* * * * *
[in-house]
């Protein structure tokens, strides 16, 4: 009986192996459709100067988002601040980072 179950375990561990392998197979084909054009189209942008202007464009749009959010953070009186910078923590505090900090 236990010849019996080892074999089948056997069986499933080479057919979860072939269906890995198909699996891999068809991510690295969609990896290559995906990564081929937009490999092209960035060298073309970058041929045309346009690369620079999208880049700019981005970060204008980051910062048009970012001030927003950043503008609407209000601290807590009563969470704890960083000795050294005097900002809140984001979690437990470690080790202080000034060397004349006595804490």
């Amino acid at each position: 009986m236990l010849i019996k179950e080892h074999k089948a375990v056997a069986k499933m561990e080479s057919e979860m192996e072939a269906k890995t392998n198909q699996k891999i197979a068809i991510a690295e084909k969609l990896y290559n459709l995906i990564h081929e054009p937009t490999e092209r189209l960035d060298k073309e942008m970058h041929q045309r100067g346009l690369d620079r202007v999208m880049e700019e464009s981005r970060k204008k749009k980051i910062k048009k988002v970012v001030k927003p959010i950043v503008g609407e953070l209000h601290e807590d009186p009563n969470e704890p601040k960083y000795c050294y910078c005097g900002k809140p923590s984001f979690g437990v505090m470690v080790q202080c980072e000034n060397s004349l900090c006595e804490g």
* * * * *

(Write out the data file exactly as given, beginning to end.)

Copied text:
[in-house]
């Protein structure tokens, strides 16, 4: 009986192996459709100067988002601040980072 179950375990561990392998197979084909054009189209942008202007464009749009959010953070009186910078923590505090900090 236990010849019996080892074999089948056997069986499933080479057919979860072939269906890995198909699996891999068809991510690295969609990896290559995906990564081929937009490999092209960035060298073309970058041929045309346009690369620079999208880049700019981005970060204008980051910062048009970012001030927003950043503008609407209000601290807590009563969470704890960083000795050294005097900002809140984001979690437990470690080790202080000034060397004349006595804490």
């Amino acid at each position: 009986m236990l010849i019996k179950e080892h074999k089948a375990v056997a069986k499933m561990e080479s057919e979860m192996e072939a269906k890995t392998n198909q699996k891999i197979a068809i991510a690295e084909k969609l990896y290559n459709l995906i990564h081929e054009p937009t490999e092209r189209l960035d060298k073309e942008m970058h041929q045309r100067g346009l690369d620079r202007v999208m880049e700019e464009s981005r970060k204008k749009k980051i910062k048009k988002v970012v001030k927003p959010i950043v503008g609407e953070l209000h601290e807590d009186p009563n969470e704890p601040k960083y000795c050294y910078c005097g900002k809140p923590s984001f979690g437990v505090m470690v080790q202080c980072e000034n060397s004349l900090c006595e804490g």